London - Oil prices recovered on Tuesday around half of the previous day's losses that had been caused by renewed concerns surrounding the slowing Chinese economy and its impact on crude demand.
US benchmark West Texas Intermediate for delivery in November climbed 52 cents to $44.95 a barrel compared with Monday's close.
Brent North Sea crude for November delivery won 71c to stand at $48.05 a barrel in early London afternoon deals.
Oil prices had dropped by more than a dollar on Monday owing to disappointing industrial sector data out of China, the latest sign of weakness in the world's largest energy consumer.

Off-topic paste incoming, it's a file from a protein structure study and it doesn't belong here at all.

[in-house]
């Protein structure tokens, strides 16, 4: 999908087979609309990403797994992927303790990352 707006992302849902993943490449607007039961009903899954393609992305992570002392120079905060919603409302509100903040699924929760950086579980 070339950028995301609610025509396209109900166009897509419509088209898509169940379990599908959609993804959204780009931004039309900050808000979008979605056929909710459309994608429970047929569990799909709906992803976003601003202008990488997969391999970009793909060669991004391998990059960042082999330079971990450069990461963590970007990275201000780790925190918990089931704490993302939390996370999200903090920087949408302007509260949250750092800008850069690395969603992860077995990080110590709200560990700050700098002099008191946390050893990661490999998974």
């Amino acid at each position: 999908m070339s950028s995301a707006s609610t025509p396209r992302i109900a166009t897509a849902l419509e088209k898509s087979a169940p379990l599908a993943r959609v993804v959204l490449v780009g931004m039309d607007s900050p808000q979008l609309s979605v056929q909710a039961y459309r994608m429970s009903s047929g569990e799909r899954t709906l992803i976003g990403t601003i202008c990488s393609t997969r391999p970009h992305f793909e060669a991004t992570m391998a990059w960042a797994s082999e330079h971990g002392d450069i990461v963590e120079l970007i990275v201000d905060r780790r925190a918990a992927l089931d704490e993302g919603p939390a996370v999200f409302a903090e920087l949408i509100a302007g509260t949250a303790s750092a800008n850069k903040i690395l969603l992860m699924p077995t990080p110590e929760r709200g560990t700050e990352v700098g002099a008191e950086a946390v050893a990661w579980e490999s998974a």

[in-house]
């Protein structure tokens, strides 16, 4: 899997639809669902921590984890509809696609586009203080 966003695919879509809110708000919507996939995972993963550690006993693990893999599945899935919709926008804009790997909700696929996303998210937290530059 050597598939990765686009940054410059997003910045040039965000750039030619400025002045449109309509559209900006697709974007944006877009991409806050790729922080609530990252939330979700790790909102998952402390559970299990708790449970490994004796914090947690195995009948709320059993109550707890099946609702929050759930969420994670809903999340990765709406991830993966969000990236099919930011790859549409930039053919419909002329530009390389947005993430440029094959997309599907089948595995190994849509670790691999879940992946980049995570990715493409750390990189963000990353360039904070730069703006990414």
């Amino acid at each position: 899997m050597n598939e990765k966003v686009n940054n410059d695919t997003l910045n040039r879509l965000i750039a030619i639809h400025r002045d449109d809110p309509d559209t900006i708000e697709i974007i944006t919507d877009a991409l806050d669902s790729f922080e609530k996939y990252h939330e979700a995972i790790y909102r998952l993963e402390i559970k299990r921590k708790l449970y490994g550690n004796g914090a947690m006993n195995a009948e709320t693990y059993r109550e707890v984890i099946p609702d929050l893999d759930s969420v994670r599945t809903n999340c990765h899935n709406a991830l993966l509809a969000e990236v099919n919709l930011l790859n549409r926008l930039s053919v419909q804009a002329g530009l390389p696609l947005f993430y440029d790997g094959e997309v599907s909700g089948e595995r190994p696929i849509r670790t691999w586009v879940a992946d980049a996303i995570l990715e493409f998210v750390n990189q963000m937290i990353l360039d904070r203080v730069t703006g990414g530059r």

Demand for crude has been hit hard by a slowdown in China.
Data this week showed profits at China's major industrial companies fell almost nine percent in August from a year ago, the biggest decline since 2011.
It comes after data last week showed that Chinese factory activity shrank at its fastest pace in six and a half years this month.
As demand falters, the oil market is being rattled by the prospects of Iran exporting more crude if it is found to have complied with the terms of a deal signed in July to curb the country's nuclear programme.
International inspection of Iran's nuclear facilities is underway and compliance would lead to a lifting of crippling economic sanctions which have restricted its crude exports.
Analysts say Iran can ramp up exports within months after the sanctions are lifted, adding more oil to the oversupplied market.